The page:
By Matt Richens* - @mattrichens
Opinion - The roll call of New Zealand cricket test openers over the last 20 years tells a tale of woe, where loyalty has been traded in for a quick fix - seldom successful.
Change has been the only constant.
For years, who would partner, then replace, Mark Richardson became cricket punters' go-to conversation starter or talkback fodder.
Between 1996 and today 29* openers have been tried and a whopping 49 combinations have marched out to the middle together, usually for at least one batsman to trudge back in soon after.
The merry-go-round of openers has done nothing for the stability of the team, nor its results, and it's no big stretch to link the more stable recent sides with the improved results.
Yet Martin Guptill's inclusion in the test squad and the starting eleven for tomorrow's first test against India in Kanpur remains a talking point and one that fires many people up.
But coach Mike Hesson will stick with him, for the first test at least. And he should. Change for change's sake is foolish, and India is not the place to introduce a debutant when it's not needed.
Luke Ronchi's 100 in the warm-up match could see him pushing for a middle order spot and BJ Watling has opened before (who hasn't?) so there are options should Guptill's lull continue - but Hesson and co back Guptill to come right or they wouldn't have taken him in the first place.
That said, even loyalty has its limits.
Between 2000 and 2010, when the opening partner-swapping was at its worst, Hesson was cutting his teeth as Otago Cricket's coaching director.
He would have seen first hand how the chopping and changing just made things worse.
Consistency and loyalty was the call from many back then, as there were more domestic openers who had played for New Zealand floating around than those who hadn't.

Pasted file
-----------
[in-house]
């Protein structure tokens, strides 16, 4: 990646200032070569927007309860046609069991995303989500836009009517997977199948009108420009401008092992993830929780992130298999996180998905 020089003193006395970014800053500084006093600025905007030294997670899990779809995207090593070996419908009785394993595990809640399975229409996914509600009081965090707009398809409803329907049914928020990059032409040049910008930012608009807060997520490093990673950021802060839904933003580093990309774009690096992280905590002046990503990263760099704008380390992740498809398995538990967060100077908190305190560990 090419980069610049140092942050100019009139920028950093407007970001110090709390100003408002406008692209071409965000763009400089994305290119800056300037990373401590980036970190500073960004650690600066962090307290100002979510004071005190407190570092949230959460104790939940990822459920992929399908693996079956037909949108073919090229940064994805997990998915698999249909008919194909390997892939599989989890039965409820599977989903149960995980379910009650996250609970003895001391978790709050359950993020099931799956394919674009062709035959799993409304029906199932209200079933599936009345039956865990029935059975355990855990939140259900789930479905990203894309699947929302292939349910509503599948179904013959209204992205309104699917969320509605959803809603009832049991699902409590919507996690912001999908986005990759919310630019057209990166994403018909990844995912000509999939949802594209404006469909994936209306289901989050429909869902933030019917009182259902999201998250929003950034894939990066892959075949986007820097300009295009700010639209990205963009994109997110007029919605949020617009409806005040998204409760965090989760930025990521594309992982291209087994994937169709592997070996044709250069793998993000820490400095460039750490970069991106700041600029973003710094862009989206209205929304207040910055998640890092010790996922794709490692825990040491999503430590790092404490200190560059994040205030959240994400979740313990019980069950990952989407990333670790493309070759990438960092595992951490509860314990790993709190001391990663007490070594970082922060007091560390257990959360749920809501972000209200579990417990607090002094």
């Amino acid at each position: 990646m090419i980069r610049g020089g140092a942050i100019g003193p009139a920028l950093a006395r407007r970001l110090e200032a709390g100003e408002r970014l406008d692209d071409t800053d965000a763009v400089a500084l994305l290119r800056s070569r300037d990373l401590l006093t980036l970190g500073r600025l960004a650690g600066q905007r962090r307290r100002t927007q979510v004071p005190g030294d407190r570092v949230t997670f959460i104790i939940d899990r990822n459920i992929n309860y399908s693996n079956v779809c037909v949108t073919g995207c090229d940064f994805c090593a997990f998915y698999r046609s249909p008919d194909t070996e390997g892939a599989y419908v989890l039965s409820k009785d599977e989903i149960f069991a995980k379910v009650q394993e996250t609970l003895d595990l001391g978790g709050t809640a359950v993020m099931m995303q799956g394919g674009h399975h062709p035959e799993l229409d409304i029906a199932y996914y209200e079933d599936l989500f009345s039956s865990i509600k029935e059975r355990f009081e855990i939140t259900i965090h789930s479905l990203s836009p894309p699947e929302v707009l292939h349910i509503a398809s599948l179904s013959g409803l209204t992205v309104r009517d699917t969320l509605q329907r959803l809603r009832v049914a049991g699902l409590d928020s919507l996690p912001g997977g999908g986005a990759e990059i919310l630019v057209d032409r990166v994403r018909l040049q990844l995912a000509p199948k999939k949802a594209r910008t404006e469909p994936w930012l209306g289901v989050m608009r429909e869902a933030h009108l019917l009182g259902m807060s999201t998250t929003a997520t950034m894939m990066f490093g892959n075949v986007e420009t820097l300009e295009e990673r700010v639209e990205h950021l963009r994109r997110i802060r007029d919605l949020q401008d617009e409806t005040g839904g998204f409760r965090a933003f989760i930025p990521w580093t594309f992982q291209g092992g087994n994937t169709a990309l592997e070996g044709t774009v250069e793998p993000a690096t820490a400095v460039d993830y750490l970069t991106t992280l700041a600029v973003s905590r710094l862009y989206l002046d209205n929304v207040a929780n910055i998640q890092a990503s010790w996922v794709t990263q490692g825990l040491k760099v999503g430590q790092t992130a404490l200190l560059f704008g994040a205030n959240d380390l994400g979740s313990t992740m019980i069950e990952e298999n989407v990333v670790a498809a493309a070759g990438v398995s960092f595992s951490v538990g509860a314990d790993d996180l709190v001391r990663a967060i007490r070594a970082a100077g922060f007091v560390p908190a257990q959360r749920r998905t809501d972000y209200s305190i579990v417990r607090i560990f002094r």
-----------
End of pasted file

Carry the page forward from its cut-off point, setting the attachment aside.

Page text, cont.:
Give someone enough time, the fans argued, and they will develop into someone worth holding on to.
It's the All Black way and now it's Hesson and the Black Caps' way.
It worked with Grant Elliott, it's worked with Neil Wagner and it's even worked with Guptill in the one-day internationals.
Shortly before the 2015 Cricket World Cup Guptill's spot in the squad was under serious fire. A few months later he was the tournament's top run scorer.
The 29-year-old is an enigma; he's the world's sixth best ODI batsman, but is hanging on by the skin of his teeth when it comes to test selection.
His hard and fast hands - one-day strengths - too often betray him against the red ball, as does his mind.
Confidence and instinct are crucial when you have a fraction of a second to make a decision.
In the coloured clothing, he oozes confidence, intimidates opposition and he knows his job: see ball, hit ball.
Test opener Guptill has been given the same freedom, but too often looks like a player unsure of exactly how much to commit.
Attacking and hitting the ball hard are his obvious weapons, but getting out like a cowboy in test cricket makes you as popular to the general sporting public as a whinging Australian rugby coach.
While Guptill's form is worthy of close scrutiny, this is a big series for the entire squad.
A loss in the three-test tour could drop New Zealand to seventh in the test rankings, ahead of only a cot-case West Indies side, Bangladesh and Zimbabwe.
Brendon McCullum's tenure is well over, and the warming glow his team earned is fading. A big series loss to cock-sure hosts could extinguish it completely ahead of our first Baz-less home summer since 2001.
*New Zealand's test openers in the last 20 years: Justin Vaughan, Bryan Young, Blair Pocock, Craig Spearman, Nathan Astle, Matt Horne, Matthew Bell, Roger Twose, Gary Stead, Mark Richardson, Mathew Sinclair, Adam Parore, Lou Vincent, Stephen Fleming, Brendon McCullum, Michael Papps, Craig Cumming, James Marshall, Jamie How, Hamish Marshall, Peter Fulton, Aaron Redmond, Tim McIntosh, Martin Guptill, Daniel Flynn, BJ Watling, Rob Nicol, Hamish Rutherford, Tom Latham.
* Matt Richens has been a sports journalist for 10 years. The Christchurch-based sports nut is so red-and-black that his father used to feed him 'Canterbury Toast' - raspberry jam on one side and Marmite on the other. He also still knows all the words to 'Give It A Boot, Robbie'.